Newborn Brain Society

Congratulations to the Winners of the NBS Early Career Grant

The Newborn Brain Society’s QI and Research Committee has announced the awardees for the first Early Career Award.

Initiated in 2022 to support investigators with a focus on the fetal and neonatal brain, the awardees will receive $10,000 each for their projects that will begin in January 2023.

Dr. Triplett is awarded for her project “Biomarkers for Epilepsy Prediction in Very Preterm Infants with Intraventricular Hemorrhage” and Dr. van der Aa is awarded for his project on “Obstructive fetal ventriculomegaly: How does it effect brain development and can we improve outcome?”

We look forward to their presentations upon completion.

Regina Triplett, MD, MS

Clinical Instructor in Pediatric Neurology and Epilepsy
Developmental Neuroscience Post-Doctoral Research Scholar
Division of Pediatric and Developmental Neurology
Department of Neurology
Washington University in St. Louis
Saint Louis, MO, USA

Dr. Regina Triplett is a Clinical Instructor in Pediatric Neurology and Epilepsy and a Post-Doctoral Research Scholar at Washington University in St. Louis. She earned her medical degree and a Master of Science in Clinical Research from the University of Pittsburgh, and then completed her clinical residency and fellowship at Washington University. Her clinical work focuses on diagnosing and treating infants and children with epilepsy. As a Post-Doctoral Researcher, she works in the Washington University Neonatal Development Research (WUNDER) laboratory, led by Dr. Christopher Smyser and Dr. Cynthia Rogers, to study relationships between MRI measures of brain structure and function in infants and later developmental outcomes, focusing on the effects of early life exposures including preterm brain injury, systemic inflammation, and poverty. With early career support, Dr. Triplett is beginning to develop her independent research program focused on using multi-modal tools including EEG and MRI to study the early development of seizure networks and determine the risk of epilepsy and co-occurring neurodevelopmental conditions in infants and children. She hopes to use these findings to evaluate and ultimately deliver interventions to improve neurologic and developmental outcomes for infants and children with or at high risk of epilepsy.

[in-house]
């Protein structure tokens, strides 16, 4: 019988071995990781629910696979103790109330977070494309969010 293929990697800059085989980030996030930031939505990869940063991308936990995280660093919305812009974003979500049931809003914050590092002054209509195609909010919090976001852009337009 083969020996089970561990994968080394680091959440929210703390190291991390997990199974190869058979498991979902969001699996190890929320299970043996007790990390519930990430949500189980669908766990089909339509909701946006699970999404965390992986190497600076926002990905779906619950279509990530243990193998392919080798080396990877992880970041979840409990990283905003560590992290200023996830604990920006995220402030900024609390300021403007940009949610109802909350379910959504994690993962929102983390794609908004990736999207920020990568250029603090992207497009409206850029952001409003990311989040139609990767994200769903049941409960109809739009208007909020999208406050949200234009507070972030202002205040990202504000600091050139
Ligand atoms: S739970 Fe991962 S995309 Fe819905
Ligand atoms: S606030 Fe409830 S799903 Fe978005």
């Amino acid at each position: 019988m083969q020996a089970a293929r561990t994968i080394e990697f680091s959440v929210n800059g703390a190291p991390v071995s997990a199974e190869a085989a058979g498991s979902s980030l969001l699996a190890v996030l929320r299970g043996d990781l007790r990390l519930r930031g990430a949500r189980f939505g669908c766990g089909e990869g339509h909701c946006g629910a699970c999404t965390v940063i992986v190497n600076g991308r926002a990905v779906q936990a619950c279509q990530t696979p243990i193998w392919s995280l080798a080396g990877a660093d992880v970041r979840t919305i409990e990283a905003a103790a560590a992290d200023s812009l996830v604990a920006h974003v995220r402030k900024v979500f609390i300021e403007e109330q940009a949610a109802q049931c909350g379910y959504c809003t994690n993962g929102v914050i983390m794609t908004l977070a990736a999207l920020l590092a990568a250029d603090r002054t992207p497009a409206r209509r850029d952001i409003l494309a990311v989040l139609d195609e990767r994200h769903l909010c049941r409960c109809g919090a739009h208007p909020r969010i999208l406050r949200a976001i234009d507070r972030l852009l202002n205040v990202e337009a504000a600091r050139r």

Niek van der Aa, MD

Department of Neonatology
Wilhelmina Children’s Hospital
University Medical Centre Utrecht
The Netherlands

Fetal ventriculomegaly is the most common central nervous system abnormality occurring in 1% of all fetuses. In the subgroup of obstructive ventriculomegaly, the increased intraventricular pressure may induce further brain injury. In preterm born infants with post-hemorrhagic ventricular dilatation early treatment, aiming at reducing intraventricular pressure, has shown to reduce brain injury and lower the odds for death or severe neurodevelopmental impairment. However, the effect of timing of interventions has not yet been studied in fetal obstructive ventriculomegaly, though different treatment strategies are being used around the world.

In this international retrospective, multicenter study, Dr. Niek van der Aa will study how different international approaches affect brain development and outcome following fetal ventriculomegaly. This will be done with the team of Dr. Chau and Dr. Miller at the Hospital for Sick Children, Toronto. Dr. van der Aa was trained as a pediatrician at the Wilhelmina children’s Hospital in Utrecht, the Netherlands and will soon finish his fellowship in neonatology. He has a special interest in neonatal neurology and has spent time as a clinical research at the department of neonatology at Johns Hopkins Hospital Baltimore and at The Centre for the Developing Brain in London.